Advocates on Steps of Congress 2013
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Taking Control: Joy Bobo

Joy Bobo, 69, of Arlington, Texas, was diagnosed with systemic scleroderma in 2001. This is the story of her scleroderma journey, told in her own words.

joy bobo 1.jpgAll of a sudden, I was facing a crisis! I had a strange rash on my arms, hands, fingers, chest wall and face. The rash itched, my skin began to harden, and my hands turned abnormal colors varying from pink to blue. Sleep was difficult because the rash was more obvious at night and the desire to scratch was more intense. I tried various over-the-counter medications without success. As time passed, my wrists began to swell, and my hands had enlarged, weakening my grip.

I would like to share my story with “You” in hopes that you will understand that you always have control over your life, and that when you have scleroderma, you must face important choices that may alter your life.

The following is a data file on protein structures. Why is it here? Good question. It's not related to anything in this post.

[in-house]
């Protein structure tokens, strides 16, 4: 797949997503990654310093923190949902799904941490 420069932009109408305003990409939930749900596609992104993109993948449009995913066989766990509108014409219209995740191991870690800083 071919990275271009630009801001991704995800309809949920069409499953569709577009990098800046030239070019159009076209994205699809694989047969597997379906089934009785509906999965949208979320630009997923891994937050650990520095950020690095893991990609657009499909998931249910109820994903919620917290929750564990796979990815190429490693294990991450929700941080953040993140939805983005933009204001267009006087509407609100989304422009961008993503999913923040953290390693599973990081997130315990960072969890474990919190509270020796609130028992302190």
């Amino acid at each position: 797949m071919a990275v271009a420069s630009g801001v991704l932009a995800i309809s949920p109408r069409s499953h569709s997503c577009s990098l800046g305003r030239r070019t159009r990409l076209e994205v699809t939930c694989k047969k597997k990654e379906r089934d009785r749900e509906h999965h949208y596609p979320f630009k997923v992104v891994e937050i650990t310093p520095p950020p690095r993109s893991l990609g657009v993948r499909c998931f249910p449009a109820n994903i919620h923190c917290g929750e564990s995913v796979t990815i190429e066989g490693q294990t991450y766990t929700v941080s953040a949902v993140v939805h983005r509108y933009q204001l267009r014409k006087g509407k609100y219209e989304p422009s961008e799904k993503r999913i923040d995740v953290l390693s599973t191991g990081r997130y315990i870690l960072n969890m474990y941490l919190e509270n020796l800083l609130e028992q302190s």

In the beginning, my internist sent me to a dermatologist who put me on a cortisone derivative, not once, but twice. When it didn’t work, I was told not to come back. “Eczema is what you have,” shouted the doctor at me. I never went back.

I went to another internist, recommended by a friend, who used a fine microscopic lens to study my arms and hands more closely. He told me I had scabies. Leaving the office in total embarrassment, I took the recommended treatment twice. My body burned and the blisters burst. The rash continued.

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Roy, Joy, and Mat in 1982

I asked for a referral to the University of Texas Southwestern School of Medicine to see a dermatologist who, without hesitation, told me I had scleroderma. A punch biopsy confirmed the diagnosis.  Five long, agonizing months had passed. As I eventually learned, this was a shorter journey than most.

A rheumatologist was called. He suggested I consider the possibility that I might have internal organ involvement. This suggestion had merit because I had recently experienced several respiratory infections, including pneumonia with bronchial asthma. The doctor contended that my respiratory history could have a strong bearing on my course of treatment. Because of the rare and potentially fatal illness, he recommended I consider visiting a research facility for a consultation.